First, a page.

If you are away from Japan, planning a holiday or even just reminiscing about previous trips, these music podcasts (and a Tokyo-based net radio station) will get you in the mood. This selection features a range of Japanese DJs and hosts, both established and also some who are starting out. 

They all vary with regards to genre meaning that you’ll be able to discover a Japanese music podcast for every mood. All the podcasts and mix series featured are regular occurrences, meaning those involved are extra-committed and experienced in finding the best new music. 

1. Tsubaki FM

Tsubaki FM has been around since 2017 yet has really come into its own in the past couple of years. Broadcasting live on weekends, with each show archived on its Mixcloud, it’s a great way to check out a range of Japanese DJs. 

From a jazzy Sunday affair through to Tuesday evening dance shows, Tsubaki FM really does have something for everyone. Best described as a Japanese NTS, it focuses on DJs across Japan, with broadcasts from places including Tokyo, Nagoya and Kyoto. 

Best for: Those who love listening to a little bit of everything and keeping up with top artists.

2. Hamon Radio

This small radio station uploads monthly or more, with a range of guests from Japan and beyond. ‘Hamon’ means ripple in Japanese and the radio’s mission is to shine a light on smaller artists and spread their music. 

Hamon Radio features a lot of ‘Walearic’ music, which is the Japanese version of Balearic beat. During COVID it hosted regular live-streams by local Japanese artists, so its live-stream archive is well worth checking out, too. 

Best for: Lovers of chilled out, by-the-beach vibes, perfect for sipping an Okinawan special Shikuwasa Sour cocktail whilst on the seafront.

3. Tokyo Community Radio

Modelled on the infamous Berlin Community Radio (which shut down in 2019), Tokyo Community Radio was started by a small group of Tokyo-based DJs during the Covid-19 pandemic.

What began as a regular radio station has evolved into a more sustainable podcast-type affair, with talk shows in Japanese and monthly mixes uploaded by members of the crew.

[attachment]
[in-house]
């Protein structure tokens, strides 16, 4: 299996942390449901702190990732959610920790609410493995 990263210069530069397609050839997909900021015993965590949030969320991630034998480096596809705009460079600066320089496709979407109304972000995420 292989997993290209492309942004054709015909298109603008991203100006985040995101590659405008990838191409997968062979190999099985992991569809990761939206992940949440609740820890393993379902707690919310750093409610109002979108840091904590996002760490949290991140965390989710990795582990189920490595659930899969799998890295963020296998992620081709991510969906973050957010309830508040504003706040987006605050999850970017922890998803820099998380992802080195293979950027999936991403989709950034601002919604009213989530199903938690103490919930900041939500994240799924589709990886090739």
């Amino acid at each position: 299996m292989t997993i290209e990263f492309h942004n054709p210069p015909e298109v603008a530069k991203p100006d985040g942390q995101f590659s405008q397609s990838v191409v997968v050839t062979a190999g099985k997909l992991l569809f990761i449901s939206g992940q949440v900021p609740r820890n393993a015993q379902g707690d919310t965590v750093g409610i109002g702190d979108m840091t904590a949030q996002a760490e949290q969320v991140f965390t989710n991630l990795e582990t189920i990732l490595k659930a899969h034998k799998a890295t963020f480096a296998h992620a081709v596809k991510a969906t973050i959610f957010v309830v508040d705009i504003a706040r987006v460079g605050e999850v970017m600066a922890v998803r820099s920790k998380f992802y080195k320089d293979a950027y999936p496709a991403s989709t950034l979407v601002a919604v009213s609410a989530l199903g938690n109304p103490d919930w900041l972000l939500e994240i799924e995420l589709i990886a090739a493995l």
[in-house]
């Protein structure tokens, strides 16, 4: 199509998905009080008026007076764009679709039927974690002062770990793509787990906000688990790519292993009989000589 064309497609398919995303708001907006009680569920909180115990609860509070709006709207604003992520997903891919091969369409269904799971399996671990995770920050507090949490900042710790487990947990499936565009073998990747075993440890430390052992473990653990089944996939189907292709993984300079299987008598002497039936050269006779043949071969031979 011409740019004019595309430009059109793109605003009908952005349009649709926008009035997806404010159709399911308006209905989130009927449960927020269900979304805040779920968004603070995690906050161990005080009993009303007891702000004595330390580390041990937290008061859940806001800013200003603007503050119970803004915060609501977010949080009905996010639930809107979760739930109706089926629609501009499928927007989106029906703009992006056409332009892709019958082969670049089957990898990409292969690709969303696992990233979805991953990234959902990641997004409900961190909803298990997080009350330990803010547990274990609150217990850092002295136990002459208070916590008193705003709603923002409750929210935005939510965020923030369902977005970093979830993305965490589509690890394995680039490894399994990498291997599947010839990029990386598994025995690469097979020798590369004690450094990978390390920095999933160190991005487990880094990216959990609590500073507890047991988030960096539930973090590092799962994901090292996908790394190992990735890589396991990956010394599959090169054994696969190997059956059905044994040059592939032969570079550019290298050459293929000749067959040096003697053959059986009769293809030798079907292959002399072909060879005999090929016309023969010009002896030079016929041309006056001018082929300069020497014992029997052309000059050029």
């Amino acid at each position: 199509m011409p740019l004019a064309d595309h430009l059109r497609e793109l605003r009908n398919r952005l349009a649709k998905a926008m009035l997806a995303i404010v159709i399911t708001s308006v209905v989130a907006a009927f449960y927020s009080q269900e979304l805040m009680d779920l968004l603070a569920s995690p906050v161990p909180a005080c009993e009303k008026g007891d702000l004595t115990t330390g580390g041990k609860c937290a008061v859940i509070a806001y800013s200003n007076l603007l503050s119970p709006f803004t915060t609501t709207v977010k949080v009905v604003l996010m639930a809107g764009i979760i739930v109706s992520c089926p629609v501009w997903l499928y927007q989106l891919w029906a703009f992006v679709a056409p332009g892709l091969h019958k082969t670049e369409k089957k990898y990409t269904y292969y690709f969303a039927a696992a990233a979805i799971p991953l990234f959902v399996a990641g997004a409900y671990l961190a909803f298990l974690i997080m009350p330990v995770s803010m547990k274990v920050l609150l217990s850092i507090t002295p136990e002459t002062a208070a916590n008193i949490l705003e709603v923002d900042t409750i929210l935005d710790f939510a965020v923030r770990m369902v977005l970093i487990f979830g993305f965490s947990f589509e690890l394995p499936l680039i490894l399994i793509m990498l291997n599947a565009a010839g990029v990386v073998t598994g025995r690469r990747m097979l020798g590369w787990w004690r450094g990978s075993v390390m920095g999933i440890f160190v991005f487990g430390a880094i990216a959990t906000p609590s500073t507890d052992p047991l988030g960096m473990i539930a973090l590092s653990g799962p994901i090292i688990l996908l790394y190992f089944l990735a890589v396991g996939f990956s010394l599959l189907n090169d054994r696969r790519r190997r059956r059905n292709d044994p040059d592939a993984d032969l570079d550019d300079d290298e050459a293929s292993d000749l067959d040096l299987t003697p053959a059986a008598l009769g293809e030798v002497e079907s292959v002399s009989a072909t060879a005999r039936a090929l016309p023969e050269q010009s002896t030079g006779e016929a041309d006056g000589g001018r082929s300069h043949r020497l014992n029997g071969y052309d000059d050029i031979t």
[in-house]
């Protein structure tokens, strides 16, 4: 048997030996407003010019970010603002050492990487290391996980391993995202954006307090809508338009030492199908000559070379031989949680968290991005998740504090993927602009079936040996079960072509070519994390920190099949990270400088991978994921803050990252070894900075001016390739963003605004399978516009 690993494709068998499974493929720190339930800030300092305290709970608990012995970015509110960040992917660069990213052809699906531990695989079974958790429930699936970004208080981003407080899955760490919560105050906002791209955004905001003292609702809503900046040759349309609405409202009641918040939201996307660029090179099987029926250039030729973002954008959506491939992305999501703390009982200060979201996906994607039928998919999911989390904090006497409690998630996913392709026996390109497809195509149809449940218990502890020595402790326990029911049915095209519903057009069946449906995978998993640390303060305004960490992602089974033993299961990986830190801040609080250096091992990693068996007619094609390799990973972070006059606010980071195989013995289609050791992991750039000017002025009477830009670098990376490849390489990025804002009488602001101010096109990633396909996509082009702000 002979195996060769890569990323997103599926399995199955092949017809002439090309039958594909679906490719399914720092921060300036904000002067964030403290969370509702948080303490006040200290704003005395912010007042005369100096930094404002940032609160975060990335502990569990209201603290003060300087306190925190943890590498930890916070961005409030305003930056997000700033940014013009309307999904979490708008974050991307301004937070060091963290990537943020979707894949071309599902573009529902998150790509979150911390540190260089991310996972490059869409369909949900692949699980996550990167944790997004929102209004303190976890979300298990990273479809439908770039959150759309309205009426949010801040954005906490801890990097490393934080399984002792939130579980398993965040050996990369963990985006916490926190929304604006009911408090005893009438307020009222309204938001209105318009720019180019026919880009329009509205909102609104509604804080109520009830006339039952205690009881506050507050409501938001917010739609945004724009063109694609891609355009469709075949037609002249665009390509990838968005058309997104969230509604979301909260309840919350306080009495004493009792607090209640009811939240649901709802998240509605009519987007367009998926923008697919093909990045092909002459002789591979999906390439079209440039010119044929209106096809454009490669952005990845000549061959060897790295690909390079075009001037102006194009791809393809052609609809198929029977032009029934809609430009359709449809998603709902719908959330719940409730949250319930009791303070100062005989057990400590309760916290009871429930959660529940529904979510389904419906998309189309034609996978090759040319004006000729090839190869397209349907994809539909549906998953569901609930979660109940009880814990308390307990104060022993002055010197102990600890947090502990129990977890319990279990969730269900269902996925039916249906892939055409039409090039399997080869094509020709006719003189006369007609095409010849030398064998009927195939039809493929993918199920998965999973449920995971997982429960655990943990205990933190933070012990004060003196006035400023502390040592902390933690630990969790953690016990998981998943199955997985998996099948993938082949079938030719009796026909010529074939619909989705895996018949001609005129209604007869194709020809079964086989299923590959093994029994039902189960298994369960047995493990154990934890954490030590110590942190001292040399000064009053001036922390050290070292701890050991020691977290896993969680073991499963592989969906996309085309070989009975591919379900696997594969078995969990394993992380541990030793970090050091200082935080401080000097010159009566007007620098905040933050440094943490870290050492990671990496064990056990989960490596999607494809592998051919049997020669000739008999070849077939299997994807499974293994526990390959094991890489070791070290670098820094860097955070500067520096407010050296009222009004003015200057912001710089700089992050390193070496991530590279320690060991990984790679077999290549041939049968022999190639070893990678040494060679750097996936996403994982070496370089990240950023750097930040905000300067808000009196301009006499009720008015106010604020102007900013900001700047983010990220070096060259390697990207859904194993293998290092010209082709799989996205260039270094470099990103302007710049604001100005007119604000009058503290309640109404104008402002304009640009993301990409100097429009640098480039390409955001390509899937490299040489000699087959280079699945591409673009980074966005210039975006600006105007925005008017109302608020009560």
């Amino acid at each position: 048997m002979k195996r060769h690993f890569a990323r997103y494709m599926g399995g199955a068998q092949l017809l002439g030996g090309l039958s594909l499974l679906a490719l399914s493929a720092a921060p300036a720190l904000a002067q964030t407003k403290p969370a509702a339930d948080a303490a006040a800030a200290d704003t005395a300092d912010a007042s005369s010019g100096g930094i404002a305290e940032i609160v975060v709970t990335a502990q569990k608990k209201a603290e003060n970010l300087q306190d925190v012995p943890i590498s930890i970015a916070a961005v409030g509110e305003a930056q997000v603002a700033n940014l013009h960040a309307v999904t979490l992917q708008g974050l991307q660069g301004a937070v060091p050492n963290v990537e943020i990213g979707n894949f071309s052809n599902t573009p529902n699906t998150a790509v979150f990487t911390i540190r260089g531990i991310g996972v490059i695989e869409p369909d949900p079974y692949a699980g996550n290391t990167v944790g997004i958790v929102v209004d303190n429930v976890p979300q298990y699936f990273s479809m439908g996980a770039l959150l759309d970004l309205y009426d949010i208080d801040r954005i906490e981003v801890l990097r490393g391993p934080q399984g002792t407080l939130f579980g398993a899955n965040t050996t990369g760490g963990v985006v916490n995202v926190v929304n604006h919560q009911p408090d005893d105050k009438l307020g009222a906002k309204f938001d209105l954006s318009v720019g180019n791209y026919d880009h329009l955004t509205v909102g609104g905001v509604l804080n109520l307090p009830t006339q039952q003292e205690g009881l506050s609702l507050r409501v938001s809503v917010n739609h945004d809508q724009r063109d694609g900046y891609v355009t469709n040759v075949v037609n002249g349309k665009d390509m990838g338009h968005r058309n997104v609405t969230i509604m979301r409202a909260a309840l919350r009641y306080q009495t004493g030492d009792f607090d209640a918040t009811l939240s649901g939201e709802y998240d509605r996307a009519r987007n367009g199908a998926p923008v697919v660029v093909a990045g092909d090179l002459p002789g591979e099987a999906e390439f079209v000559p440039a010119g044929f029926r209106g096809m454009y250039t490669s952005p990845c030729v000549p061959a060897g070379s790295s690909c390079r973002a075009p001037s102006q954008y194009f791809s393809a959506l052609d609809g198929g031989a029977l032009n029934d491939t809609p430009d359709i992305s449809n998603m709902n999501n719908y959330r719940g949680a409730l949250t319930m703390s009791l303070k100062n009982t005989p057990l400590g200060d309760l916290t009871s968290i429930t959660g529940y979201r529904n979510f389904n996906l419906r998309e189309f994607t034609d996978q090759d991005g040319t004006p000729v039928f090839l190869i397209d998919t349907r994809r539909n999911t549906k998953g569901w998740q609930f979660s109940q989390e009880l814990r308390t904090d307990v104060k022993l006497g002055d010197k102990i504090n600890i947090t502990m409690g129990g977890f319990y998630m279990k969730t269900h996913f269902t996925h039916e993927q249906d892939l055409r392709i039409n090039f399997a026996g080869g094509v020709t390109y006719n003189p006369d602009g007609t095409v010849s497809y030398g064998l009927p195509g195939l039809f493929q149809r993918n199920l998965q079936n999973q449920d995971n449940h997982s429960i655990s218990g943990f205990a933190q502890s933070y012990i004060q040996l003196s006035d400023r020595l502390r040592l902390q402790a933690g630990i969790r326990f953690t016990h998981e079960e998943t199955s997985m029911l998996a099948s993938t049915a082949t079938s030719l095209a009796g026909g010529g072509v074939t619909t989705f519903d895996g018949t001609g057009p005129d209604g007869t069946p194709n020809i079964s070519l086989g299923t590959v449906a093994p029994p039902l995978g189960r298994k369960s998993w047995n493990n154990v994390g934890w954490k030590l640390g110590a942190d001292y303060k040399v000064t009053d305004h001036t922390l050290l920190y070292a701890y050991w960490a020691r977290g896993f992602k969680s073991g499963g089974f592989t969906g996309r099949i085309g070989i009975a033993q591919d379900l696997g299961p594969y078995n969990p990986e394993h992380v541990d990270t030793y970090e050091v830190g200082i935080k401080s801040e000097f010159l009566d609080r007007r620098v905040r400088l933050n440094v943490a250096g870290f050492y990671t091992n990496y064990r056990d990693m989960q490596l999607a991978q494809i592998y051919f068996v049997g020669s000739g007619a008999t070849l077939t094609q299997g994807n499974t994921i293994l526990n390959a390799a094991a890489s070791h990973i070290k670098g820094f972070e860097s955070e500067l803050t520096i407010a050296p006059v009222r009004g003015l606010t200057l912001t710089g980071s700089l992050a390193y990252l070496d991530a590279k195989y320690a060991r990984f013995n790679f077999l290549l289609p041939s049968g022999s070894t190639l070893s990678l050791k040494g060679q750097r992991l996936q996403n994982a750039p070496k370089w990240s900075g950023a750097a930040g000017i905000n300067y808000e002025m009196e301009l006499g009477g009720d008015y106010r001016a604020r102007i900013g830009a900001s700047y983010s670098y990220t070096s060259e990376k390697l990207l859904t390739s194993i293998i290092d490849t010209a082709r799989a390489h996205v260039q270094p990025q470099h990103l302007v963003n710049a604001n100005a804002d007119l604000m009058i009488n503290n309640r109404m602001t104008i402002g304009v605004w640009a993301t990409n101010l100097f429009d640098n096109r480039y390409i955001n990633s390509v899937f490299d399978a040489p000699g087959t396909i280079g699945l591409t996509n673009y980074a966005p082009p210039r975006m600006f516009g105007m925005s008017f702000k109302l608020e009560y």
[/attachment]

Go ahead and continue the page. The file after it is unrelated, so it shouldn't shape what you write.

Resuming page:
The members include Mars89, Licaxxx, Frankie $ and Romy Mats, respected club DJs in their own right. Monthly podcasts are available on Apple Music.

Best for: Mainly house and techno fans, with tunes to put you straight into the vibe of a Tokyo dance floor. The DJs also host events in Tokyo, so it is a great cast to follow to get to know more about the Japanese underground club scene. 

4. Dublab.jp

What originally started as a branch of LA-based ‘dublab’ has evolved into a mainstay of Tokyo net radio. Like most of the other stations featured on this list, dublab.jp is a non-profit run by volunteers.

Featuring interviews with Japan-based artists and shows with catchy titles including Loser Radio (a range of genres, actually named after the host’s select shop) and the ambient-leaning In Every Second Dream show from DJ Emerald. Dublab.jp is special in that it has been going for over 10 years, with talking and interviews alongside music, much like a regular radio station.

Best for: Listening to a range of music intermitted with a few interviews with people within the industry.

5. Block.fm

Block.fm is Tokyo’s most popular underground dance music – and arguably its most corporate – radio station, broadcasting online since 2011. Listeners can tune in via the site from 8pm JST through to midnight daily, with catch-up programs available. For anyone who has an interest in Tokyo’s underground scene, but with a completely open mind, simply head to block.fm and select a show.

Best for: Discovering the Japanese underground, unconstrained by genre. There is an R’n’B show with DJ Akito, bass music with Tokyo outfit, Trekkie Trax and even a bedtime radio show.

6. Yabe Tadashi

Yabe Tadashi is a veteran Japanese DJ who found fame in the music outfit United Future Organization in the 1990s. He has been around the music scene as a DJ and more for nearly 40 years.

He has been recording monthly mixes out of his flat (rumored to be opposite the Tokyo nightclub, Bonobo) for almost a decade, to a dedicated group of fans. His oddball mixing style encapsulates a certain type of Tokyo vinyl DJ, found at clubs such as Hatagaya’s Forestlimit and Hachioji’s SHeLTeR.

Best for: Dancing at home or even to put on while entertaining dinner guests. His eclectic mixes offer a certain amount of nostalgia for bygone times, mixing jazz, hillbilly and rock ’n’ roll alongside choice house cuts and hip hop.